A small section of the world’s longest undefended border is now marginally more difficult to cross.
Crews have built a short fence on the U.S. side of a four-kilometre stretch of the border with Canada between Langley, B.C., and Lynden, Wash.
The fence is meant to address “bi-national safety concerns related to a vulnerable section of the border,” a spokesperson from U.S. Customs and Border Patrol told Global News Wednesday.
“The construction project involves the installation of a cable barrier system along this section of the border,” a statement said.
“This barrier is designed to prevent vehicles form either accidentally or purposefully crossing the boundary and endangering citizens in both countries.”
Most of Metro Vancouver and the Fraser Valley border with Washington state is separated by only a ditch and stone markers on the south side of Zero Avenue.
The strip has recently been in the spotlight amid an uptick in migrants and asylum seekers entering Canada away from official border crossings.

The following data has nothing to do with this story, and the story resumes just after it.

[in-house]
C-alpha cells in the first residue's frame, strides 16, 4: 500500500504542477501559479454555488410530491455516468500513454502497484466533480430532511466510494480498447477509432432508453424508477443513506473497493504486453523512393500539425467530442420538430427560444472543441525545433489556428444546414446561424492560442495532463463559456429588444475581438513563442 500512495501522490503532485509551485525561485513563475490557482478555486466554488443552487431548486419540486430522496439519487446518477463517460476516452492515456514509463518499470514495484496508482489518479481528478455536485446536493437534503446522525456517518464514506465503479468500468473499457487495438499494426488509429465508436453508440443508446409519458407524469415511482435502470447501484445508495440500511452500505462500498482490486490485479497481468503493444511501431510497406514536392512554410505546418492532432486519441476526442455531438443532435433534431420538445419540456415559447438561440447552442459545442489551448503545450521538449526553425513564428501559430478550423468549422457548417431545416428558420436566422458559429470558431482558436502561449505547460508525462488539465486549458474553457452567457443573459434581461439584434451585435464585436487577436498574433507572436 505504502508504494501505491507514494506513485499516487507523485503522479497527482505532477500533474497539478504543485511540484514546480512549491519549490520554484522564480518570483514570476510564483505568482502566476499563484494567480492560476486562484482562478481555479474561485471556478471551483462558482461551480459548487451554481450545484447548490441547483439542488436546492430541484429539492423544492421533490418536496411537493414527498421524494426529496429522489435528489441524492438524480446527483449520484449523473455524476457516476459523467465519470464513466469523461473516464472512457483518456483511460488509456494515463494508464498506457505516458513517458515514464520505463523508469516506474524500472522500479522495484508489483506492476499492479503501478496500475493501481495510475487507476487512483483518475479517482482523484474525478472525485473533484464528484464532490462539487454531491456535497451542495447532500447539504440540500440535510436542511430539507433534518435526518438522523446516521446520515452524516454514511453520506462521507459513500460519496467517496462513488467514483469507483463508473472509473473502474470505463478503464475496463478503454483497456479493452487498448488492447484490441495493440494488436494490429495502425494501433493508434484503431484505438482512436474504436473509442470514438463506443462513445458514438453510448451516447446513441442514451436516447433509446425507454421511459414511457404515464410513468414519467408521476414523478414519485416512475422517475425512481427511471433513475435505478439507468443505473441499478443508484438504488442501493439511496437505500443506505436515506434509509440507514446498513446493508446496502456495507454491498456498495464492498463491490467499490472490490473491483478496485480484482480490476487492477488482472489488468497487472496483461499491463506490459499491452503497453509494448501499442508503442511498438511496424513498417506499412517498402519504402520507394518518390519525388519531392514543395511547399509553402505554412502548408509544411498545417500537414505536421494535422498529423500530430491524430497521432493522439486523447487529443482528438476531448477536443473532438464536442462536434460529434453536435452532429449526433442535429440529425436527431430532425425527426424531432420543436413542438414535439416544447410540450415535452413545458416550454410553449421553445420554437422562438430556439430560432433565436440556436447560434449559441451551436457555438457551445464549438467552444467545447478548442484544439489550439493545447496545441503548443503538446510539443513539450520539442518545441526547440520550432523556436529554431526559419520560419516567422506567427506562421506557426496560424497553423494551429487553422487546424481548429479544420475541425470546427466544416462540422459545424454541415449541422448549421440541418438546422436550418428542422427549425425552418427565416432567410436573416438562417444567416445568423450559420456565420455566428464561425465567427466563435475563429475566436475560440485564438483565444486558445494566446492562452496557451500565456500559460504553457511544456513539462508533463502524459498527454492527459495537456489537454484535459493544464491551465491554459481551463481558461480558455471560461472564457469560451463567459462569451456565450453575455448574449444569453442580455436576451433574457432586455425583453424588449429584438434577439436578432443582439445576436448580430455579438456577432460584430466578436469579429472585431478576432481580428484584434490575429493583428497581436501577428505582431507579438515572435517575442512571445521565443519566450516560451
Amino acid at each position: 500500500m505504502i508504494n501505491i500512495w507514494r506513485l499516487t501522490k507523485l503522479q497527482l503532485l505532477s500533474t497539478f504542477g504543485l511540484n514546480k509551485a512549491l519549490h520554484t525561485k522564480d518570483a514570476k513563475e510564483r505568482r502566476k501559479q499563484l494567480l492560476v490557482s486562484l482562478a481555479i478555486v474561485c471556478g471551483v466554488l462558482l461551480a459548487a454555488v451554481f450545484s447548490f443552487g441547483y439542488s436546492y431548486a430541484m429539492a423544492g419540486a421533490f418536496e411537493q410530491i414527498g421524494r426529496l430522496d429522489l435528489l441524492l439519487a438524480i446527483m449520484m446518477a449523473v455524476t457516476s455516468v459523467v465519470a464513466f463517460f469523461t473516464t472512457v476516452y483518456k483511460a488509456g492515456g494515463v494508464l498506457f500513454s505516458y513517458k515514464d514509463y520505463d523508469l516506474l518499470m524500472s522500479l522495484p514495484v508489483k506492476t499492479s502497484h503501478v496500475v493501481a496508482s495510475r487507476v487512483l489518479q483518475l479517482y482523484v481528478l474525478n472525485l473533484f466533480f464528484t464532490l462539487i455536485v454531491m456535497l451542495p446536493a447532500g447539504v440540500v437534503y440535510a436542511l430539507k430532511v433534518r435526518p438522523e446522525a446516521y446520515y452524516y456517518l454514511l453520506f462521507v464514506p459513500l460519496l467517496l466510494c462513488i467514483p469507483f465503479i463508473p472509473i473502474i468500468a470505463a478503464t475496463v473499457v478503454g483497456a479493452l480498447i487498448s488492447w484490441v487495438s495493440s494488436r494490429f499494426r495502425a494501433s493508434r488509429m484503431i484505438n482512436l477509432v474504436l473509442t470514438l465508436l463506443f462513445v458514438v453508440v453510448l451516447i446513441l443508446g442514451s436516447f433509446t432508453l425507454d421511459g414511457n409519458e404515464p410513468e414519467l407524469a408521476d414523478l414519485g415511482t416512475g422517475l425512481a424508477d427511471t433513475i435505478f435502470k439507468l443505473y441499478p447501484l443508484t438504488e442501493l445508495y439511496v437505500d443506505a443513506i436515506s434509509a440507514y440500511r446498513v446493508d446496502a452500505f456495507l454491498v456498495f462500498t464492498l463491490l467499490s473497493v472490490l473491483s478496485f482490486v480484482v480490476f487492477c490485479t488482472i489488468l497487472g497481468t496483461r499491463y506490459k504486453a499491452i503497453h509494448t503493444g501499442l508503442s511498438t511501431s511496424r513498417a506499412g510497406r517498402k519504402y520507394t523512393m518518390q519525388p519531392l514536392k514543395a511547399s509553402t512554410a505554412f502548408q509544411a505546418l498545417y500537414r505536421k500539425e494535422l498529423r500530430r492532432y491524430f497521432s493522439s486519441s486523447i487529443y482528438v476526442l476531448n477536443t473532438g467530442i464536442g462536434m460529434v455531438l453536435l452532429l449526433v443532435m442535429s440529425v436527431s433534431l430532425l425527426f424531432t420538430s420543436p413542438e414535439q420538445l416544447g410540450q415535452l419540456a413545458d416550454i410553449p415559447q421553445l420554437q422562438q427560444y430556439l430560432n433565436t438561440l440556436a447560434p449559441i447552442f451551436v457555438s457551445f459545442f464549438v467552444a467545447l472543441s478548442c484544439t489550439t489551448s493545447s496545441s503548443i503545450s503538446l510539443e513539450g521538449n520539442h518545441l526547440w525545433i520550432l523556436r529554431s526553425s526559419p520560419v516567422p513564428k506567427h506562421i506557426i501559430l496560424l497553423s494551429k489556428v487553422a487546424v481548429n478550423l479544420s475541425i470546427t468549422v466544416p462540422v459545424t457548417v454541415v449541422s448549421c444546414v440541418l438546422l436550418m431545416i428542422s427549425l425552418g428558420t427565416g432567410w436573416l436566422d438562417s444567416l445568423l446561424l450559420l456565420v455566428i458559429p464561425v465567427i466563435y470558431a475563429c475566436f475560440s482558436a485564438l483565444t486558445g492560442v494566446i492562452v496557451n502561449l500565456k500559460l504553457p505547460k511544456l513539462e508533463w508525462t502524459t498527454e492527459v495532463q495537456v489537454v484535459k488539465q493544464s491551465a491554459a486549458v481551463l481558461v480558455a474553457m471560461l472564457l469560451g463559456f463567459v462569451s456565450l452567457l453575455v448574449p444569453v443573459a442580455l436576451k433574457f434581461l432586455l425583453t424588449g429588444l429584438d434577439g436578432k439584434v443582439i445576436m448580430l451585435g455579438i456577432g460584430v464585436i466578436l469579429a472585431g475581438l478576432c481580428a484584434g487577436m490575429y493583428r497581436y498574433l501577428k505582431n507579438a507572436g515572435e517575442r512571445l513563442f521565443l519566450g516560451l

A British Family was recently detained for weeks by U.S. officials after “accidentally” driving across the boundary into Washington.
The closure of the border to non-essential travel due to COVID-19 has also prompted families and lovers from both countries to congregate on either side along Zero Avenue to visit, especially after the closure in June of nearby Peace Arch Park, which straddles the border, because of too many visitors.
U.S. officials provided no further information, while the Canada Border Services Agency would only say that the fence was in U.S. jurisdiction and the RCMP is responsible for security along the Canadian side between ports of entry.
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